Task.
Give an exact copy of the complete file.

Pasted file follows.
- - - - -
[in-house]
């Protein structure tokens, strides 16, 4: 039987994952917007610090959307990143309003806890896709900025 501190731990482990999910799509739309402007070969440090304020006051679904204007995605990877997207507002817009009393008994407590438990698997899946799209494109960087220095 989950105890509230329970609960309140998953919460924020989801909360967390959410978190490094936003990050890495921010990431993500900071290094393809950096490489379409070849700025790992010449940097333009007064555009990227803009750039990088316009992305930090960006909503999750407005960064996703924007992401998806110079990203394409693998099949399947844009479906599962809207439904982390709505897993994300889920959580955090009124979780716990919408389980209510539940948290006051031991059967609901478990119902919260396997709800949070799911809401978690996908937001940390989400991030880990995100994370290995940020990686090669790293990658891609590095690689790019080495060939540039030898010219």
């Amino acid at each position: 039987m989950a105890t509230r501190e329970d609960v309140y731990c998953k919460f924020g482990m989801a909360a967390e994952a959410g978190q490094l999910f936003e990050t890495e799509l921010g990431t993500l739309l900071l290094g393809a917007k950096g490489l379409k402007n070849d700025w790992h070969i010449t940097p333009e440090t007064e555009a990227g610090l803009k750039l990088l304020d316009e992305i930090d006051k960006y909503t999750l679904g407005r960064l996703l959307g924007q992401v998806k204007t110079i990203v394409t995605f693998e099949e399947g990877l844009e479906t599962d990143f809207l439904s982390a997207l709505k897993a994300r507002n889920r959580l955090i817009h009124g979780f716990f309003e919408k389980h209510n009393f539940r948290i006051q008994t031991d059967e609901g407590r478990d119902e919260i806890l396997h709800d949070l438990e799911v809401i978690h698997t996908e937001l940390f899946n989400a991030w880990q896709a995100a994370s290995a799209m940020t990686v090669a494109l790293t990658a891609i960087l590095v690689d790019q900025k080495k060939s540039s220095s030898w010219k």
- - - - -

[in-house]
């Protein structure tokens, strides 16, 4: 039987994952917007610090959307990143309003806890896709900025 501190731990482990999910799509739309402007070969440090304020006051679904204007995605990877997207507002817009009393008994407590438990698997899946799209494109960087220095 989950105890509230329970609960309140998953919460924020989801909360967390959410978190490094936003990050890495921010990431993500900071290094393809950096490489379409070849700025790992010449940097333009007064555009990227803009750039990088316009992305930090960006909503999750407005960064996703924007992401998806110079990203394409693998099949399947844009479906599962809207439904982390709505897993994300889920959580955090009124979780716990919408389980209510539940948290006051031991059967609901478990119902919260396997709800949070799911809401978690996908937001940390989400991030880990995100994370290995940020990686090669790293990658891609590095690689790019080495060939540039030898010219």
């Amino acid at each position: 039987m989950a105890t509230r501190e329970d609960v309140y731990c998953k919460f924020g482990m989801a909360a967390e994952a959410g978190q490094l999910f936003e990050t890495e799509l921010g990431t993500l739309l900071l290094g393809a917007k950096g490489l379409k402007n070849d700025w790992h070969i010449t940097p333009e440090t007064e555009a990227g610090l803009k750039l990088l304020d316009e992305i930090d006051k960006y909503t999750l679904g407005r960064l996703l959307g924007q992401v998806k204007t110079i990203v394409t995605f693998e099949e399947g990877l844009e479906t599962d990143f809207l439904s982390a997207l709505k897993a994300r507002n889920r959580l955090i817009h009124g979780f716990f309003e919408k389980h209510n009393f539940r948290i006051q008994t031991d059967e609901g407590r478990d119902e919260i806890l396997h709800d949070l438990e799911v809401i978690h698997t996908e937001l940390f899946n989400a991030w880990q896709a995100a994370s290995a799209m940020t990686v090669a494109l790293t990658a891609i960087l590095v690689d790019q900025k080495k060939s540039s220095s030898w010219k």